Algorithm Design

Simulation

General

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Course learning cycle model

The course is organized into four components which are high-level learning categories composed of sub-components called modules. Each module evolves through four distinct phases: introduction, guided practice, independent practice, and feedback on final products. Once each module in a component has been mastered, students are ready to plan and implement a culminating project. This process is visually represented in the following flow chart:

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Assessment of learning objectives

Assessment Philosophy

As a lab-like course built around using python code to solve non-trivial, business-related problems, course assessments in python 2 are based on fully-baked student work products. In relation to the course learning model diagrammed above, student work projects emerge at the end of each module and at the conclusion of the component's culminating project.

The instructor provides incremental feedback to students during the course of the module's individual project work time--often called formative assessment. Small misunderstandings or trouble spots that emerge inside a module can be ironed out before they impede the larger learning goals of the component. After all modules are mastered and a final project completed the instructor offers additional, formal feedback concerning the project's alignment to its design specifications is provided.

Students complete the following steps in in advance of their presentation and feedback session for their culminating project:

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Using design criteria alignment in place of rubrics

The best assessment tools are those with which the students directly engage in creating and using. This can take the form of a class-generated project rubric, for example. As students create assessment criteria prior to implementing a project, the resulting work is both more likely to align to the assessment criteria and meaningfully assist students in completing their work. When that rubric is then used by the students to assess their own work, valuable mental processes are underway which tend to naturally improve skill and confidence.

Rubrics are widespread and useful tools for many types of student work outside of the technical design realm. In a coding class, such as this python 2 course, the process of assessing student code against initial design requirements organically takes the place of rubric-based assessment without displacing its generic value as a teaching tool.

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Mapping project performance to course letter grades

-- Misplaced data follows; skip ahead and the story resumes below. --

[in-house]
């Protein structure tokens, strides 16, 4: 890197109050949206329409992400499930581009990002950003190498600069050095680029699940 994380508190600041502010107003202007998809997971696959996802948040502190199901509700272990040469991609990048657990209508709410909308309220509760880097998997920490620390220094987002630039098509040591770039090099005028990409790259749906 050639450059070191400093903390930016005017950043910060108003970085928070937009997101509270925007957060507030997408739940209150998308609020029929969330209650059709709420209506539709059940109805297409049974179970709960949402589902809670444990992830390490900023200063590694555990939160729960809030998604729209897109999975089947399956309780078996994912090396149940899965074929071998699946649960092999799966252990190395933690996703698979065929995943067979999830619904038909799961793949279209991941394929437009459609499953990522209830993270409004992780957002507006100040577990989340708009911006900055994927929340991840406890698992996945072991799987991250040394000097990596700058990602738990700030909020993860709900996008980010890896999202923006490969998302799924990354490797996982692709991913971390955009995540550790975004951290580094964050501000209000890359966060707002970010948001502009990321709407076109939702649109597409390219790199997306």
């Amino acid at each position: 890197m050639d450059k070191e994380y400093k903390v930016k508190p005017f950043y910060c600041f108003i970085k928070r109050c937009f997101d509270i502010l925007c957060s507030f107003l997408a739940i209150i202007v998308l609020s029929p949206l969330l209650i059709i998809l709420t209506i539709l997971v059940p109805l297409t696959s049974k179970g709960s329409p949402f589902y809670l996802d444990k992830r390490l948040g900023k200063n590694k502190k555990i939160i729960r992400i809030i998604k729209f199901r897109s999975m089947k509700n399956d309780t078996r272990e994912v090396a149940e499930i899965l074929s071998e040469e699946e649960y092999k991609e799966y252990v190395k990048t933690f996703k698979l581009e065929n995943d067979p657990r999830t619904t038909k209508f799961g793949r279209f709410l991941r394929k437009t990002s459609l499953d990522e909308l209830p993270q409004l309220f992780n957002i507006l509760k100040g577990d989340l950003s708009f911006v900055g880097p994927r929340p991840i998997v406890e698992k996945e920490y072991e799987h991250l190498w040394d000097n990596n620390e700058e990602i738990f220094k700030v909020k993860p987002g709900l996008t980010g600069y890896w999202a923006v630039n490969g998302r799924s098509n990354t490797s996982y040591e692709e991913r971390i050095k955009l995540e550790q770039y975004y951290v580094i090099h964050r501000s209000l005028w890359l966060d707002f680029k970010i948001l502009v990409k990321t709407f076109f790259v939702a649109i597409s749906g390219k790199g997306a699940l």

The following table serves as a possible correlation guide between module and component project assessment and the formal course letter grades instructors assign to each student at the conclusion of the semester:

Course Letter grade Student performance criteria
A Independent practice for each model is completed and documented. Culminating projects for each component meet all specified design criteria. Component reflections show evidence of synthesis with other technical learning domains.
B Independent practice for each module has been attempted but not consistently documented to reveal command of the code. Culminating projects for each component meets some but not all design criteria. Component reflections show moderate thought, limited to current learning topics.
C Independent practice for 1/2 to 2/3 of modules has been attempted but not consistently documented. Culminating projects for each component meets some but not all design criteria. Component reflections show low levels of thought relative to A and B work.
D Independent practice for less than 1/2 of modules has been attempted but not consistently documented. Culminating projects for each component meets few, if any design criteria. Component reflections are incomplete.
F Independent practice for 1/4th or fewer of modules has been attempted and not consistently documented. Culminating projects were not meaningfully attempted. Component reflections were not attempted.
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Recommended student resources

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References for syllabus design

The following resources were consulted in the design of this course syllabus:

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Syllabus Author

Eric Darsow, Faculty, Computer Information Technology department, Community College of Allegheny County